Online porn puts pressure on teens, leading head warns

Tue, 10 Dec 2013

Online pornography “gives a distorted image of human relationships to young people”, warns a headmaster at one of Britain’s leading co-educational schools.

In an interview with The Times, Uppingham school’s head teacher, Richard Harman, described online pornography as an additional pressure that teenagers face today.

“From an early age kids are bombarded with images of what it looks like to be apparently perfect”, he said.

Pressure

“If you add all those up, this is a different kind of pressure than really can ever have been the case in the past and [it] doesn’t really have any borders”, he explained.

Christian Action Research and Education (CARE) estimate some two million children are unprotected from explicit internet content.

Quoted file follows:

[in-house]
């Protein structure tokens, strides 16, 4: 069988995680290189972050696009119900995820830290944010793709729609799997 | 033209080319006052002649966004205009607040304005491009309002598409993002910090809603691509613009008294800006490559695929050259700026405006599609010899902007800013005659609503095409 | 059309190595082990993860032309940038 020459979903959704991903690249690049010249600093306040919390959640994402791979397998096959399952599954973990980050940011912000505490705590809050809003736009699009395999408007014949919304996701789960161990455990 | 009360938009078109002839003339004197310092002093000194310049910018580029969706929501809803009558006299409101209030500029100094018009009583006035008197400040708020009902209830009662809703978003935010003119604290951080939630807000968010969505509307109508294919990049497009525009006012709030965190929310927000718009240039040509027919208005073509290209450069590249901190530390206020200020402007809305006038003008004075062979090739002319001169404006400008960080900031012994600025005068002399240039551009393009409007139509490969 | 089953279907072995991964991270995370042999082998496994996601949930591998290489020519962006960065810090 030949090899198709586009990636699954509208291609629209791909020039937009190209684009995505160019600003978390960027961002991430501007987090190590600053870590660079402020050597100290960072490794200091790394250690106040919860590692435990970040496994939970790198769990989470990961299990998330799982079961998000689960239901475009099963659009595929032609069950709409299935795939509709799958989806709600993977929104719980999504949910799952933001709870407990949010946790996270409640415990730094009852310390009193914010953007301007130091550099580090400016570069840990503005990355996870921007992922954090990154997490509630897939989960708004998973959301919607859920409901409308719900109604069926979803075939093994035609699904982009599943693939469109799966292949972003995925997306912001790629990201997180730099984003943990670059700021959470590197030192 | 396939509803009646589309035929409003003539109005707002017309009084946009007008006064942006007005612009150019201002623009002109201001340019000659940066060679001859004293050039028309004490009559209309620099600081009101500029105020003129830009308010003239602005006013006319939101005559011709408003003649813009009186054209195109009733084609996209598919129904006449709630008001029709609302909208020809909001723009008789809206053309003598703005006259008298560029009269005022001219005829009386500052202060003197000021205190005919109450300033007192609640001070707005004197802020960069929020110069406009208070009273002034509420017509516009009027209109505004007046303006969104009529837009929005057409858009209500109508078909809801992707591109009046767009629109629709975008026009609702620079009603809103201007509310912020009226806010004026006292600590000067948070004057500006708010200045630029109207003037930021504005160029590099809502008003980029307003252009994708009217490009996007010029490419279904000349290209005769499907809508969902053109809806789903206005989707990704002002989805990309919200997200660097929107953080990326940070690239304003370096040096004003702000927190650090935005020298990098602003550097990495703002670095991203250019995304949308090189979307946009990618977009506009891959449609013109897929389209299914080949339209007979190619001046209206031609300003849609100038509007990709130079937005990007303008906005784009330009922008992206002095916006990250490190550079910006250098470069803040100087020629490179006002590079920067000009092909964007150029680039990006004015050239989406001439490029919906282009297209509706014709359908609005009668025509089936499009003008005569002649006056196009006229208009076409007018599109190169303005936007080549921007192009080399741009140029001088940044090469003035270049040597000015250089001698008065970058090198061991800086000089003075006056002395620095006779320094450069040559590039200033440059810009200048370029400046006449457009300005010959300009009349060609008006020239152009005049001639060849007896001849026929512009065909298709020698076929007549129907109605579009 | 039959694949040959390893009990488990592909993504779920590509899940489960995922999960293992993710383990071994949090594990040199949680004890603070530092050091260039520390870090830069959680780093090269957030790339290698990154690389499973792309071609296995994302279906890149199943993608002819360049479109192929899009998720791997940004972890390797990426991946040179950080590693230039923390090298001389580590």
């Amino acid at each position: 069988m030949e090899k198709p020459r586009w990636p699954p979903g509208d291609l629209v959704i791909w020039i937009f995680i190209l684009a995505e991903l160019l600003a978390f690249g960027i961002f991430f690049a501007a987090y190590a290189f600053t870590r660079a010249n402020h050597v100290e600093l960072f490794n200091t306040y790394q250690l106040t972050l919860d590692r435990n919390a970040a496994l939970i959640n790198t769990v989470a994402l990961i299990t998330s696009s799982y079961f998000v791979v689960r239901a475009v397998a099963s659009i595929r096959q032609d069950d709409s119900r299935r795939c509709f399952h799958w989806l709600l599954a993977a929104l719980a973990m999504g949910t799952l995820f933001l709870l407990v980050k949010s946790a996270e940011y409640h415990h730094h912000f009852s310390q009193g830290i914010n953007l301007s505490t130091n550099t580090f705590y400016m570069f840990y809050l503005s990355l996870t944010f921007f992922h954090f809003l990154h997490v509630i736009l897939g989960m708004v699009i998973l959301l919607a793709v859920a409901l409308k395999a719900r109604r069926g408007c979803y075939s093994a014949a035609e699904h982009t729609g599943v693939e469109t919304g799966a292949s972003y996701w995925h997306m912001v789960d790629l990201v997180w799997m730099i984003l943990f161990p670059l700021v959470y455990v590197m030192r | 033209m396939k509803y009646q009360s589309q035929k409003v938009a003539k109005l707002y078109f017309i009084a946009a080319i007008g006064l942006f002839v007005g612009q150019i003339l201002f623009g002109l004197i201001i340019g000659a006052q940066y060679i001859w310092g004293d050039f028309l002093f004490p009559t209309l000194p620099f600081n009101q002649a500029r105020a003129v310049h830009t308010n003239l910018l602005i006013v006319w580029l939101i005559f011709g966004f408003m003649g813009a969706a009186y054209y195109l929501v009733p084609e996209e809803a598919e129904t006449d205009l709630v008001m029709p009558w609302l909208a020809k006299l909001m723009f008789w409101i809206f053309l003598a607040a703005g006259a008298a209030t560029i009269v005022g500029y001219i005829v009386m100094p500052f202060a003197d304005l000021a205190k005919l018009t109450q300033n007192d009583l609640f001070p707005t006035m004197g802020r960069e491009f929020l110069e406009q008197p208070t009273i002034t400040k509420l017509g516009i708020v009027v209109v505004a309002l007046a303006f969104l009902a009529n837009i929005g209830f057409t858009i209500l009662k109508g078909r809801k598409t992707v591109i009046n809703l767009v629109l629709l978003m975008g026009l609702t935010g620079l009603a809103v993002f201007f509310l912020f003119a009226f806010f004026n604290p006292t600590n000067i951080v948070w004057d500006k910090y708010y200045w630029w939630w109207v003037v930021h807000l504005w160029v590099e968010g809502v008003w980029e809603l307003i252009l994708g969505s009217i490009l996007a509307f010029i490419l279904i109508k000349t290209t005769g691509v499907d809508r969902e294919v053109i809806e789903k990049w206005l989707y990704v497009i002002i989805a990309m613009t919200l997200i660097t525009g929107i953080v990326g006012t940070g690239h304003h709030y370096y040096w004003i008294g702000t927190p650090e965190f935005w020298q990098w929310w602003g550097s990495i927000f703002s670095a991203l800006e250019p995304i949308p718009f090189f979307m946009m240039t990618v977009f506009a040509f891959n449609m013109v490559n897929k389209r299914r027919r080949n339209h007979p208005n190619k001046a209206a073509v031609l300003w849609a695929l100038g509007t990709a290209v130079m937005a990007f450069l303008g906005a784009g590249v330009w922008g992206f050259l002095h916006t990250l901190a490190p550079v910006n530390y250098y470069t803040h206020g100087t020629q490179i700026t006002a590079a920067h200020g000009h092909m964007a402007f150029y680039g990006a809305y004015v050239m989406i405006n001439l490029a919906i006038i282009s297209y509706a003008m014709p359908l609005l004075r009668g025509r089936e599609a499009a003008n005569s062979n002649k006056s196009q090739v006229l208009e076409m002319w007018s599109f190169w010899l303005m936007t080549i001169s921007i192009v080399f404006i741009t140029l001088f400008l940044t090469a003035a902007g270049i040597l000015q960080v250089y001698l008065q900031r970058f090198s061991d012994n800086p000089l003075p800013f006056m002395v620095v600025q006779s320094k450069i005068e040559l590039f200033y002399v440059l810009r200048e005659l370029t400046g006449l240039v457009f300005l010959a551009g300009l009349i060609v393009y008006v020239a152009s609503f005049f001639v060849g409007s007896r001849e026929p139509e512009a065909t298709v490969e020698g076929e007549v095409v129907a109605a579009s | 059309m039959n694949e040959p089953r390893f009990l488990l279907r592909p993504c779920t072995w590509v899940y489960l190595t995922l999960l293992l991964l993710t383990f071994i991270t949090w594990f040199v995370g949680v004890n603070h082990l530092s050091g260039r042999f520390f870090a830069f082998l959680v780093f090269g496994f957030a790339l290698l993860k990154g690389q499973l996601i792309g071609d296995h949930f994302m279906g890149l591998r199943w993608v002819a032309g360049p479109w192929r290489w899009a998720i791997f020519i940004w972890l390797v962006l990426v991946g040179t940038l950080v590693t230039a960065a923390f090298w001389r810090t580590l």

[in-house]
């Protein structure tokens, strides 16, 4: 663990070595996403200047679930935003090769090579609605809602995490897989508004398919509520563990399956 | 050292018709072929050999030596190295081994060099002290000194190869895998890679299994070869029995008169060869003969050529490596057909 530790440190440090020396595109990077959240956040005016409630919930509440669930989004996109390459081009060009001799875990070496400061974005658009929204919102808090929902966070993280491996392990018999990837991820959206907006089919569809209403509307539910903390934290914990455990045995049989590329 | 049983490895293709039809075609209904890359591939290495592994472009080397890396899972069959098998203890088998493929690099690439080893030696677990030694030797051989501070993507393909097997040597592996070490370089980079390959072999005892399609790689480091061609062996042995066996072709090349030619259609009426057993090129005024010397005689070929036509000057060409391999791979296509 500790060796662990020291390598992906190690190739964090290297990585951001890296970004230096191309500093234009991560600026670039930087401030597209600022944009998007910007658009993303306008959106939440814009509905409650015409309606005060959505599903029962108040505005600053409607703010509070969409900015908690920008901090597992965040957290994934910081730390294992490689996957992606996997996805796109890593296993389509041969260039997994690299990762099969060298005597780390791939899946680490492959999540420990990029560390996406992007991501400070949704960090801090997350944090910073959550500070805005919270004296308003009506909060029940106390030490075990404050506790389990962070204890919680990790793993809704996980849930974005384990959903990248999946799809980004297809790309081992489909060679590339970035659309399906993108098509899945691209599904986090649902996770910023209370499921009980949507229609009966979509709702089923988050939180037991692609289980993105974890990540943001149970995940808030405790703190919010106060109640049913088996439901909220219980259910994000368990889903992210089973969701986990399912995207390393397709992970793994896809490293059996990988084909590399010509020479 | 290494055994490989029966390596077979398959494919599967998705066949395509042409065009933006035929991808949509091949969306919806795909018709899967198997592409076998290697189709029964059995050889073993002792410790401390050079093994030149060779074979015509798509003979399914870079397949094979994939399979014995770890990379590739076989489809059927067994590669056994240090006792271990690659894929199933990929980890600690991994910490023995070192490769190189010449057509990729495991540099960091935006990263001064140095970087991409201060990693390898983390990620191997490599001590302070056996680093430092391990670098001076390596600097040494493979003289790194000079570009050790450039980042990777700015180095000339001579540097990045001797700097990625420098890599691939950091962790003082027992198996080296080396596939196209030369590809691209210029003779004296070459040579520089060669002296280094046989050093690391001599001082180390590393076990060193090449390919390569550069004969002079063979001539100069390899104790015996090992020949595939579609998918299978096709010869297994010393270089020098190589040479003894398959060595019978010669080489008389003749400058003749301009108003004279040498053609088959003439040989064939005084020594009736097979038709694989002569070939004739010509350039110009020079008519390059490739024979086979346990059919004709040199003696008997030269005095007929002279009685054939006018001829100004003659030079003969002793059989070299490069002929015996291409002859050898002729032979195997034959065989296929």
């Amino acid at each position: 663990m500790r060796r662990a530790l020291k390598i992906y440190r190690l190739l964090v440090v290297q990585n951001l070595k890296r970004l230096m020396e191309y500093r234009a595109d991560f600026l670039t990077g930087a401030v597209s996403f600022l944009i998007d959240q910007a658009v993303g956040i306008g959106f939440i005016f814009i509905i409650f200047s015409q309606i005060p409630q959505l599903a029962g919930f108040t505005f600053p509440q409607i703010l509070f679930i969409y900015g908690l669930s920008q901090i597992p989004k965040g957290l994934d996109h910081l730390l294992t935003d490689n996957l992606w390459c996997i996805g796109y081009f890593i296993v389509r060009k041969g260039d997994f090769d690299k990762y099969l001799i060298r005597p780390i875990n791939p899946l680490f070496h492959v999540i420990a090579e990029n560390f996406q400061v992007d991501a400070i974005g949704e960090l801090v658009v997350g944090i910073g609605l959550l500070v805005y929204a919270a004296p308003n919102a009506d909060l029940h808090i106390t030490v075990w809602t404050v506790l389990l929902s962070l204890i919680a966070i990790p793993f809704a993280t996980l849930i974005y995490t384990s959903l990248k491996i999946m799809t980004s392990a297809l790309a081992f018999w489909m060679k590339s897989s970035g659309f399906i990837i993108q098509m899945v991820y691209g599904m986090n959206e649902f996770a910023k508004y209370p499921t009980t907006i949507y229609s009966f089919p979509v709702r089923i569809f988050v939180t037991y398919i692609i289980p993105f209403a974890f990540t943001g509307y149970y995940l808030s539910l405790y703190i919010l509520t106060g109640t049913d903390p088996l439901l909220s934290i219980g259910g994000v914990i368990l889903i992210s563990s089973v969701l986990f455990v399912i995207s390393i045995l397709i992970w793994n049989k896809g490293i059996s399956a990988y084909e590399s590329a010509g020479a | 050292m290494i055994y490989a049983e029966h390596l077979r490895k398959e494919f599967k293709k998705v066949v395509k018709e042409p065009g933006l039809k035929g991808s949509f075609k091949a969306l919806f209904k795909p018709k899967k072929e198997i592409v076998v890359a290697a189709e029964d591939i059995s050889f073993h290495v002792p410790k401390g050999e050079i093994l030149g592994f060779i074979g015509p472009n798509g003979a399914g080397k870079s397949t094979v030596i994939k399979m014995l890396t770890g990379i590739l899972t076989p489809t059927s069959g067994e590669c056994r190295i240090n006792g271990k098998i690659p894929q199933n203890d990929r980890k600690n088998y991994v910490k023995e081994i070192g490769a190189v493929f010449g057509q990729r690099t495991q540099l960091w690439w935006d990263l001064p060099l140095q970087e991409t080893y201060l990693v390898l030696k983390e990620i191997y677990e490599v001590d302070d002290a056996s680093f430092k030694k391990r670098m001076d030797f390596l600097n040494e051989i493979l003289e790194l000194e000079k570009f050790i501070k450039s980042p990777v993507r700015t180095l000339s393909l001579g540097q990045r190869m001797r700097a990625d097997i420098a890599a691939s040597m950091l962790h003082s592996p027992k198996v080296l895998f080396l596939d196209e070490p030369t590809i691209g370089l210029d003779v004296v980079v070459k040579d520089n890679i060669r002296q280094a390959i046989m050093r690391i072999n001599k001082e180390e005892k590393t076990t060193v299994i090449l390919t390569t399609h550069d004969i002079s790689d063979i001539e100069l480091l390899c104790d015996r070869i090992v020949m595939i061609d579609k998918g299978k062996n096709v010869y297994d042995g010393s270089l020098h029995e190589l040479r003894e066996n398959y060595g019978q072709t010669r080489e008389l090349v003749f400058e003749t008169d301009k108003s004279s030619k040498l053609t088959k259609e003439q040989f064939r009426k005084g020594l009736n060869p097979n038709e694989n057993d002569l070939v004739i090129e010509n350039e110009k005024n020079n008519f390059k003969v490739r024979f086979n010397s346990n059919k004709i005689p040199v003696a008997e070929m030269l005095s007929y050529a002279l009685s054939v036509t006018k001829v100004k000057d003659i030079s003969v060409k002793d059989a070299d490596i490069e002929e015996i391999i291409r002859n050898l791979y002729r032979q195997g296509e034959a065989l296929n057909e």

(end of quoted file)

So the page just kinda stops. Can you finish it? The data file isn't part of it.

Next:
Tesco Mobile – which has over 200,000 British customers – came under fire last week for failing to apply automatic ‘porn filters’.

Filter

The revelations came amidst the introduction of a new Private Member’s Bill calling for adult content filters to be a legal obligation.

If passed, the Online Safety Bill would replace existing voluntary agreements between the Government and the internet industry.

It would ensure that internet and mobile phone companies provide porn-free content with an age verification option that allows those over 18 to deactivate the filters.

Protect

Earlier this year, David Cameron said: “It’s great to report that all operators have now agreed to put adult content filters on to phones automatically.”

Although Vodafone, O2, EE and Three have instituted age-related protective measures, Nola Leach, CARE’s chief executive, said the voluntary approach is not working.

“Mobile phone operators and internet service providers need to be compelled to take action to protect children”, she explained.

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